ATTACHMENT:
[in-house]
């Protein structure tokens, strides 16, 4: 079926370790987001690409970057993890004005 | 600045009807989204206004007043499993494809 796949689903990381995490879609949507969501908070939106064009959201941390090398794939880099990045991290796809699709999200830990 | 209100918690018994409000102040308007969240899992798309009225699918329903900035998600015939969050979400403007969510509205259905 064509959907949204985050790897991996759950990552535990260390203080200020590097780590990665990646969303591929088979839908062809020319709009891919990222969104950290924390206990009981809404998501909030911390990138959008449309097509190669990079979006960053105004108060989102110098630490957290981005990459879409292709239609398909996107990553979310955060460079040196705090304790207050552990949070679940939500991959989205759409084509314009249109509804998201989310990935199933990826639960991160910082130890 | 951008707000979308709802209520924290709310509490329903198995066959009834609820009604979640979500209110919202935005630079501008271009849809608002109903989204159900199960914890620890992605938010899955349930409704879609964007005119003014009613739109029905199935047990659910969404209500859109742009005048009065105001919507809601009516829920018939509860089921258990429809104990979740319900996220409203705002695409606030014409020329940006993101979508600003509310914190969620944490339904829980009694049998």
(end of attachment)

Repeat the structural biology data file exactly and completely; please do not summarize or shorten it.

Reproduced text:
[in-house]
């Protein structure tokens, strides 16, 4: 079926370790987001690409970057993890004005 | 600045009807989204206004007043499993494809 796949689903990381995490879609949507969501908070939106064009959201941390090398794939880099990045991290796809699709999200830990 | 209100918690018994409000102040308007969240899992798309009225699918329903900035998600015939969050979400403007969510509205259905 064509959907949204985050790897991996759950990552535990260390203080200020590097780590990665990646969303591929088979839908062809020319709009891919990222969104950290924390206990009981809404998501909030911390990138959008449309097509190669990079979006960053105004108060989102110098630490957290981005990459879409292709239609398909996107990553979310955060460079040196705090304790207050552990949070679940939500991959989205759409084509314009249109509804998201989310990935199933990826639960991160910082130890 | 951008707000979308709802209520924290709310509490329903198995066959009834609820009604979640979500209110919202935005630079501008271009849809608002109903989204159900199960914890620890992605938010899955349930409704879609964007005119003014009613739109029905199935047990659910969404209500859109742009005048009065105001919507809601009516829920018939509860089921258990429809104990979740319900996220409203705002695409606030014409020329940006993101979508600003509310914190969620944490339904829980009694049998």